Using mdpocket fpocket - dkoes/docs Wiki

mdpocket/fpocket

mdpocket and its other associated programs are utilized by our group to find and analyze likely binding pockets for MD simulations. This will be an abbreviated version of the full documentation which can be found here. The general workflow of using this suite of tools is: 1) prepare snapshots, 2) Identify pockets, 3) manually extract said pockets, 4) run the scoring for said extracted pockets. If you get stuck, the documentation is the place to go (or asking someone in the groups help channel on slack).

Step 1 -- Preparing snapshots

The first thing you must do is align your simulation snapshots. This is done through the cpptraj tool (on the cluster you will need to module load amber to get this in your path). I assume that everything you need is in the current working directory. First make a snapshots directory:

mkdir snapshots

Then we must create the input file for cpptraj called traj_input.txt

parm foo.prmtop
trajin foo_md3.nc 1 last 10
strip :WAT,Cl- outprefix stripped
autoimage
rms first @CA
trajout snapshots/snap.pdb pdb multi
run

foo.prmtop is the topology file that you used for the MD simulation

foo_md3.nc is the output trajectory file from the MD simulation (the 1 last 10 part will load every 10th frame). If you have multiple trajectories you can provide multiple trajin commands.

strip is a cpptraj command to remove atoms. Here we used it to remove the waters and chloride ions.

rms first @CA is the command to align the trajectories to the first frame by the alpha carbons.

trajout snapshots/snap.pdb pdb multi will output the frames as individual pdbfiles into a snapshots directory. These are the basis for the input to the rest of the mdpocket/fpocket scripts.

Which you can run with cpptraj -i traj_input.txt

This will create a bunch of files in the snapshots directory, but unfortunately they are named in a not so friendly format. In order to name the files something more appropriate run the following commands:

cd snapshots
ls snap.pdb.* | cut -f3 -d"." | awk '{print "mv snap.pdb."$0" snap_"$0".pdb"}' | sh
cd ..

This will rename the files from snap.pdb.# to snap#.pdb_ and move you back into the starting directory. You will never need to be in the snapshots directory again.

Step 2 -- Identifying pockets

Now that the snapshot files are created, we must create an input file to mdpocket/fpocket which specifies each snapshot. Remember that you need to be in the root directory NOT snapshots! Luckily, there should be a built-in script to generate this for you (I assume that you are running on the cluster, if not it comes with the mdpocket distribution, and will be present wherever you installed the package)!

python /net/pulsar/home/koes/dkoes/build/fpocket2/scripts/createMDPocketInputFile.py snapshots mdpocket_input.txt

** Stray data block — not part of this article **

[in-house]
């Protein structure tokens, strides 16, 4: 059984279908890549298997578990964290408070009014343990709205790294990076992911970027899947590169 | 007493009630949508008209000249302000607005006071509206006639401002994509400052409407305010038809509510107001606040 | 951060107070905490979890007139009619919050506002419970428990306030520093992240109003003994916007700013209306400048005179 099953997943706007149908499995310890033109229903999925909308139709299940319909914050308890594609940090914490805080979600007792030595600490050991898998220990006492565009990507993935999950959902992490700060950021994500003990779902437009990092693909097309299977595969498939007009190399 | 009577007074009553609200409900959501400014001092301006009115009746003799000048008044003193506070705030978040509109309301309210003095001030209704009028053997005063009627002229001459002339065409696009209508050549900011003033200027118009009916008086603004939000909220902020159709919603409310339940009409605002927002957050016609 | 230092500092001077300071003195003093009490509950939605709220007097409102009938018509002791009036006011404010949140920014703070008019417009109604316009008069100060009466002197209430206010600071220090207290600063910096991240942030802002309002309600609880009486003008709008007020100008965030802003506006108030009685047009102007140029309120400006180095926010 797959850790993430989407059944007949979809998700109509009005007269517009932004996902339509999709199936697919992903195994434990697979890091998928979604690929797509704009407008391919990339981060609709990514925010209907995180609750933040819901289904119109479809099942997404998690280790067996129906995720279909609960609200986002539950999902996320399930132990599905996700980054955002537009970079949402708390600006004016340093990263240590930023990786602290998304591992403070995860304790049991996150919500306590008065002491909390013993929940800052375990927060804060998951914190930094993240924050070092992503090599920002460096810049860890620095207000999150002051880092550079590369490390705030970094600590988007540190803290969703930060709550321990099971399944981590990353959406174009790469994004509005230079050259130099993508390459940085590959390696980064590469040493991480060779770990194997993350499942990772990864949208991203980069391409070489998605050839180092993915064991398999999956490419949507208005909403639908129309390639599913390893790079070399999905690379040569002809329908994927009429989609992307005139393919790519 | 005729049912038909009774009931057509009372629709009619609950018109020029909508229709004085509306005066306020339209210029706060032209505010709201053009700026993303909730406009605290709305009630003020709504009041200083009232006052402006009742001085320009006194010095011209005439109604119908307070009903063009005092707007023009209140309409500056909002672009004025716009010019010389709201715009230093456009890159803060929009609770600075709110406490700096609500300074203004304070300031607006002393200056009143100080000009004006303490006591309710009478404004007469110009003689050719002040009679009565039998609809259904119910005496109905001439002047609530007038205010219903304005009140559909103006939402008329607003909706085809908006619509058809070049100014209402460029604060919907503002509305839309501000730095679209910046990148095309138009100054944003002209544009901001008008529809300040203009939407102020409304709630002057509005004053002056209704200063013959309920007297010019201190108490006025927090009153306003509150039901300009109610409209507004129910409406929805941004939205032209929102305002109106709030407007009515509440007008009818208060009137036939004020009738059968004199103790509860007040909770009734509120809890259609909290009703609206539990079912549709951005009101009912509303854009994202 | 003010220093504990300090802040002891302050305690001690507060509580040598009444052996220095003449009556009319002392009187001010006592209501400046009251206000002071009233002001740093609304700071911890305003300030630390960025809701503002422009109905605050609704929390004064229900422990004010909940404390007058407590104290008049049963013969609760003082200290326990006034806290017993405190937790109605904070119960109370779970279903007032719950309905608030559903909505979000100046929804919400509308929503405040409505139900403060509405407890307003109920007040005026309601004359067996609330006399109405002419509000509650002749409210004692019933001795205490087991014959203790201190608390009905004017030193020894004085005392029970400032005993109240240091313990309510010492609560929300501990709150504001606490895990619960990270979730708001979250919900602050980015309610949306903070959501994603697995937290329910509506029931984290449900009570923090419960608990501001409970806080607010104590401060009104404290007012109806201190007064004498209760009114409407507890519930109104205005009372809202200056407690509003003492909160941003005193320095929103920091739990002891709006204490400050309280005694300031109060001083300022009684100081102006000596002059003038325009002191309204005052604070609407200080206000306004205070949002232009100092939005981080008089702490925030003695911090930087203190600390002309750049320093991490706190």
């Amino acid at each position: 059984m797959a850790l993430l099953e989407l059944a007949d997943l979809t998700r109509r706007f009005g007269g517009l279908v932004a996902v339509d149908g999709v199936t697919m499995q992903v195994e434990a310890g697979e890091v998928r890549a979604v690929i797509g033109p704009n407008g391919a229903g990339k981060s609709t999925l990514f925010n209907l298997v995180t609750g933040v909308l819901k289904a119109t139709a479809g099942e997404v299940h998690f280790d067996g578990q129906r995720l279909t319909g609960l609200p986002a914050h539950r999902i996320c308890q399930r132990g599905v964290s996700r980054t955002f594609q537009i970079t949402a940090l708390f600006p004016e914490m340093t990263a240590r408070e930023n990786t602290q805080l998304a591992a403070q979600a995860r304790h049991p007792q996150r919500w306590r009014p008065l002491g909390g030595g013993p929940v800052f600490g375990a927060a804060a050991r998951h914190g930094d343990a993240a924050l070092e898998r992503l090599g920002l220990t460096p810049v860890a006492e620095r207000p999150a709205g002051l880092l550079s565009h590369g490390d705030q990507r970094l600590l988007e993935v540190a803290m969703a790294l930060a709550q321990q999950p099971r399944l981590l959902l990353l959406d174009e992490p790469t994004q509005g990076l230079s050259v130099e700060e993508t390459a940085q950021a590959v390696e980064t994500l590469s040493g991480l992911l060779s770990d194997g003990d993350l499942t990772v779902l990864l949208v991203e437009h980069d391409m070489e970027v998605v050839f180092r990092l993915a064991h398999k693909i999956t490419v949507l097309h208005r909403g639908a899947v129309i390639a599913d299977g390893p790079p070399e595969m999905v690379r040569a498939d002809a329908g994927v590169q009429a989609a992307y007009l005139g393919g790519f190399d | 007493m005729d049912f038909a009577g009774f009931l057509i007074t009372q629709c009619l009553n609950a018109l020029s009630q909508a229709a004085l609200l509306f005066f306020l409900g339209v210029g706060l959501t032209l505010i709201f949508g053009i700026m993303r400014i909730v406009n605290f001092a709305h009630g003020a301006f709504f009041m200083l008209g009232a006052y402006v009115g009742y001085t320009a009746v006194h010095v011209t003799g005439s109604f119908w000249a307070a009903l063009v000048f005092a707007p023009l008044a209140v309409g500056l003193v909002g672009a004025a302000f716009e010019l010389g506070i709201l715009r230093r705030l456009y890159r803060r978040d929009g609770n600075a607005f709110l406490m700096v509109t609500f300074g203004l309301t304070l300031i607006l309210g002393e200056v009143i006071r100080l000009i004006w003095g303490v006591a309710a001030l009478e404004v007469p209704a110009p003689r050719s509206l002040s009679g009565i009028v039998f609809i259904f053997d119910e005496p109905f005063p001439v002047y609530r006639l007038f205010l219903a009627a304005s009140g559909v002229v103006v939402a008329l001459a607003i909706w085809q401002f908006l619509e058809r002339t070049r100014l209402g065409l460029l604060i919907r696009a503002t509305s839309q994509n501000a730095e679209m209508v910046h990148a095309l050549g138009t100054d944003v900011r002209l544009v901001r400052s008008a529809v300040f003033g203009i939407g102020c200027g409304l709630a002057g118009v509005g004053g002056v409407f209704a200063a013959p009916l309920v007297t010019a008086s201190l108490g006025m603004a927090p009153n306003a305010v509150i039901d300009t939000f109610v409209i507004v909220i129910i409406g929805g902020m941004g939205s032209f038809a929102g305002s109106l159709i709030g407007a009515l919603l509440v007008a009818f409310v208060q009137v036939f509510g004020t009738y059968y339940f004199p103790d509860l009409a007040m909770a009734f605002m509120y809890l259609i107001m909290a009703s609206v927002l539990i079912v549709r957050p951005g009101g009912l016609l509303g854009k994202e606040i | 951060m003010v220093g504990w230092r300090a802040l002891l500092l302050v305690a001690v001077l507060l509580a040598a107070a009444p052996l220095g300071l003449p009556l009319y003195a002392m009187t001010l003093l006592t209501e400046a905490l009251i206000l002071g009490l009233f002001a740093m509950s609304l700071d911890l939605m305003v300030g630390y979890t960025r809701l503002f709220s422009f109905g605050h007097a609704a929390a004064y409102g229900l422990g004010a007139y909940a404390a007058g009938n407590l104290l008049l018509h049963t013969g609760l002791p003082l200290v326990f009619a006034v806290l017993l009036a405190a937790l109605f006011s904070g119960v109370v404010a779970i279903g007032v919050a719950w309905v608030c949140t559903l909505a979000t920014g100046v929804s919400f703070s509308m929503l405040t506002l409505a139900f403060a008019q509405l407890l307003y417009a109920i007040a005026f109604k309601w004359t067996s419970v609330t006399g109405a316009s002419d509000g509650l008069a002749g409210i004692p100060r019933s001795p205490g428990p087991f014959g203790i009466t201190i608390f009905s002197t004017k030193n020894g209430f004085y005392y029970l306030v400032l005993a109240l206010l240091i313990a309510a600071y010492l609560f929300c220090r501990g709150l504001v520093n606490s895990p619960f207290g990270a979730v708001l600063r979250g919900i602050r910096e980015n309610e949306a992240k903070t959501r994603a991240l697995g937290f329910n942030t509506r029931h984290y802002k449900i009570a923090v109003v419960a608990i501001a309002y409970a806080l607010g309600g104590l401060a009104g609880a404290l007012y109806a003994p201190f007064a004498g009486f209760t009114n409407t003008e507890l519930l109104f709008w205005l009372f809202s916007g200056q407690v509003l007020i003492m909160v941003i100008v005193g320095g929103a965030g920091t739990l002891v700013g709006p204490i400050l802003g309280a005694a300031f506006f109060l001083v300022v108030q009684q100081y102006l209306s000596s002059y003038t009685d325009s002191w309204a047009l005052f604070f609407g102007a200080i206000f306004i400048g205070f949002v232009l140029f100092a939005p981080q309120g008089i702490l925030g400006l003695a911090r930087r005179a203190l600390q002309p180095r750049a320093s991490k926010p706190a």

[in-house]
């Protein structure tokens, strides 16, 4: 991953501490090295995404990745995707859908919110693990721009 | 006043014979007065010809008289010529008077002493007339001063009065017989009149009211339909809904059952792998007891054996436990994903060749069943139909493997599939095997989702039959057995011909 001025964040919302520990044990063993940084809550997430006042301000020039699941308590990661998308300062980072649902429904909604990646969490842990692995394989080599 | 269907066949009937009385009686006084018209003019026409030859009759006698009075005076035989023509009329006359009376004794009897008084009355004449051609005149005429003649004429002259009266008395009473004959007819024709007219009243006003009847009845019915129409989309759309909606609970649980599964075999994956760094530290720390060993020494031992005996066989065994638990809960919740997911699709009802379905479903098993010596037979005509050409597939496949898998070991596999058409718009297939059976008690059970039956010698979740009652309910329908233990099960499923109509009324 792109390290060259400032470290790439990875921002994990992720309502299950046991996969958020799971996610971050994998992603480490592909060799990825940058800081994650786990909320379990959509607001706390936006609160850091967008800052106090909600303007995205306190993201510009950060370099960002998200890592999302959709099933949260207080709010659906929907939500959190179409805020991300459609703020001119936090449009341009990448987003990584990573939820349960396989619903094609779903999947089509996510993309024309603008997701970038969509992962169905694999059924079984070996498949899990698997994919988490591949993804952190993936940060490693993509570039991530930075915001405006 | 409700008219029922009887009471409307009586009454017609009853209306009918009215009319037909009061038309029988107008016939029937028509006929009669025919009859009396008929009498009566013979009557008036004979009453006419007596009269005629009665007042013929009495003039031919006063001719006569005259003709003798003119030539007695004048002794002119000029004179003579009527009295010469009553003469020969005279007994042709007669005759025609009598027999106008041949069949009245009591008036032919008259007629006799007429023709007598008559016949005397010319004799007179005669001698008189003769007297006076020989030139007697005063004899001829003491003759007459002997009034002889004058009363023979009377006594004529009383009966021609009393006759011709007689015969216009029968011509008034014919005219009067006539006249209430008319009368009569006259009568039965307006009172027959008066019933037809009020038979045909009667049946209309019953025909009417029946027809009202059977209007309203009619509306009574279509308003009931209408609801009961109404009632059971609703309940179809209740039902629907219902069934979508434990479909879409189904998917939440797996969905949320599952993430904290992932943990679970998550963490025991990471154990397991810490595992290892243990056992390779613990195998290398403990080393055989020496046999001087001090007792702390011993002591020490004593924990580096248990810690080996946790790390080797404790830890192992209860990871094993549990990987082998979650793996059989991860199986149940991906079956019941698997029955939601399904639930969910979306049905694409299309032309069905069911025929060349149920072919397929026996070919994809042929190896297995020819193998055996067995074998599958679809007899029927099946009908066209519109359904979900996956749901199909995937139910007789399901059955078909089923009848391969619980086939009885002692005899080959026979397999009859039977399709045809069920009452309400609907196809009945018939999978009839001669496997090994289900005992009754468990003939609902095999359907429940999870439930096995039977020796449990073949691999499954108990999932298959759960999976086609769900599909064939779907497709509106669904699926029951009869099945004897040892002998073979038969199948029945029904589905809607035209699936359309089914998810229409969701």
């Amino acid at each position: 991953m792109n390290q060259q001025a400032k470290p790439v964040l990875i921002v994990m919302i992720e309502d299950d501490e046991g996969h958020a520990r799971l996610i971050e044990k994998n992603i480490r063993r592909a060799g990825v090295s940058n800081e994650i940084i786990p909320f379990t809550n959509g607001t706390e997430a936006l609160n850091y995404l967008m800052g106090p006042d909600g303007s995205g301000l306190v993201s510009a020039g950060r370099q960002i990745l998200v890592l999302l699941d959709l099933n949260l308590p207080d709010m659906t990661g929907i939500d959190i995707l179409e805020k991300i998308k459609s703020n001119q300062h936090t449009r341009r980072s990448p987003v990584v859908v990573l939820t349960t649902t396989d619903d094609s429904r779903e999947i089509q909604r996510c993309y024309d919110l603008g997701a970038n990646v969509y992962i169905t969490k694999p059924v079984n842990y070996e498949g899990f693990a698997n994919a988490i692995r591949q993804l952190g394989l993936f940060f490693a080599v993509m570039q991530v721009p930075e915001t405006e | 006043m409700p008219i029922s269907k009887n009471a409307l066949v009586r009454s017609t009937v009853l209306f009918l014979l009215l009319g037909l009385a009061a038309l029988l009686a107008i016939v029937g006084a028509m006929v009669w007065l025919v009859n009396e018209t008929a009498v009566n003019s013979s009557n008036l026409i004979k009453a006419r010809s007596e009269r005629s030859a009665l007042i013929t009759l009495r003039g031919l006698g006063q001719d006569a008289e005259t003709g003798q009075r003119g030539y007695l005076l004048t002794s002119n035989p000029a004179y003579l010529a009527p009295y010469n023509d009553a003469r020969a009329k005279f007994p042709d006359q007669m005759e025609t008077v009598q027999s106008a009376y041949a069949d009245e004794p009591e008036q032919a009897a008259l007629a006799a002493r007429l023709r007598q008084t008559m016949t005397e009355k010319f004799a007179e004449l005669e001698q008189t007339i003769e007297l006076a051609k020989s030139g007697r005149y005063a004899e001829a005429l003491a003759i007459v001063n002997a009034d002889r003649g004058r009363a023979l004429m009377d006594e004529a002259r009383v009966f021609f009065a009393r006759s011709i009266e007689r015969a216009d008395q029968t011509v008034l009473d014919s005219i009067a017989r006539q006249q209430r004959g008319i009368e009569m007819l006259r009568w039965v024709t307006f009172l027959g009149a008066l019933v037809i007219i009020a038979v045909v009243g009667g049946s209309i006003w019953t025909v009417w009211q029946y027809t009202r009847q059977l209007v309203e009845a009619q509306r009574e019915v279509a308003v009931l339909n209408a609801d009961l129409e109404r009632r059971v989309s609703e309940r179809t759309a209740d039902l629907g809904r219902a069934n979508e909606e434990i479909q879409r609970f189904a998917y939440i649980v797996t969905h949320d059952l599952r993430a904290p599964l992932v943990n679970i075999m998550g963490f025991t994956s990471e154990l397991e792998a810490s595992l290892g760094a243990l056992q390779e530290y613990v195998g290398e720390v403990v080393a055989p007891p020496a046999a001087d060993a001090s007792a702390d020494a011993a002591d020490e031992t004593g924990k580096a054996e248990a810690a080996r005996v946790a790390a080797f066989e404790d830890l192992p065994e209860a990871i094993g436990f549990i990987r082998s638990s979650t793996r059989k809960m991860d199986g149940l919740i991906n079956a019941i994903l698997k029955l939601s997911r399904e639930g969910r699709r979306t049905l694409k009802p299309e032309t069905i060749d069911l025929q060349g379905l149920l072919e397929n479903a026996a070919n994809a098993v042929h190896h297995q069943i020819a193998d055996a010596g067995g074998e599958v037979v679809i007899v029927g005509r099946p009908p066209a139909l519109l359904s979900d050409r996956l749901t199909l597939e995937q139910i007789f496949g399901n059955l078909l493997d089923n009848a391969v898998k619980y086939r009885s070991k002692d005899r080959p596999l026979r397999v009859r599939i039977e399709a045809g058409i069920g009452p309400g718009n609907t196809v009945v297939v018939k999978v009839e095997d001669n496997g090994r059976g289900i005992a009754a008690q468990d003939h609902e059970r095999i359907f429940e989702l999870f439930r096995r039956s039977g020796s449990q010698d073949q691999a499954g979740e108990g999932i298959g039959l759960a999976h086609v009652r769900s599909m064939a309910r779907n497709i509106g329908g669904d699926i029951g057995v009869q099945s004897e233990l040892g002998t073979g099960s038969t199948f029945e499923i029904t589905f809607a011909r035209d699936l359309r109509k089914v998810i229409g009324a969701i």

This will create the mdpocket_input.txt file in the current working directory.

Now we are ready to identify some pockets!

/net/pulsar/home/koes/dkoes/build/fpocket2/bin/mdpocket -L mdpocket_input.txt

This will create a variety of output files, but the one we are most interested in is mdpout_freq_grid.dx which is a grid file which contains measures of how frequently a given pocket is available across the snapshots.

Step 3 -- Manually extracting pockets

Load the mdpout_freq_grid.dx file into VMD for visualization. Once loaded, use the Graphics-> Representations window to change the Drawing Method to "Isosurface" and use the slider to adjust the "Isovalue". This represents the frequency that the given point is available across your snapshots (so 0.5 means open half the time). It is generally helpful to also load in one of the snapshots so you can get some idea for where the identified pockets are on the protein.

Sadly, there is no great advice available here. You want pockets that are not too large, which also occur frequently. Once you have some isovalue which you are happy with, we can move on.

Now we need to extract those specific pockets. This is done with the extractIso.py script.

python /net/pulsar/home/koes/dkoes/build/fpocket2/scripts/extractIsoPdb.py mdpout_freq_grid.dx allpockets.pdb <isovalue>

Then, you can load allpockets.pdb in pymol to split up multiple pockets if present and save them as their own individual PDB file (e.g. my_pocket.pdb)

Step 4 -- Run the scoring

Now you are finally ready to actually run the scoring!

/net/pulsar/home/koes/dkoes/build/fpocket2/bin/mdpocket -L mdpocket_input.txt -f my_pocket.pdb -v 10000

The mdpout_descriptors.txt contains all of the descriptors for each snapshot.

Note if you want the druggability_score use

for i in snapshots/*.pdb 
do
 fpocket -f $i
done

The will perform a full analysis of each snapshot, identifying all the pockets in that snapshot. To pull out the druggability score for only the pocket you are interested in, use the script:

/net/pulsar/home/koes/dkoes//git/scripts/extract_pockets.py pocket.pdb snapshots > druggability.txt

This will put descriptors for just pocket.pdb, including the druggability score, into druggability.txt.

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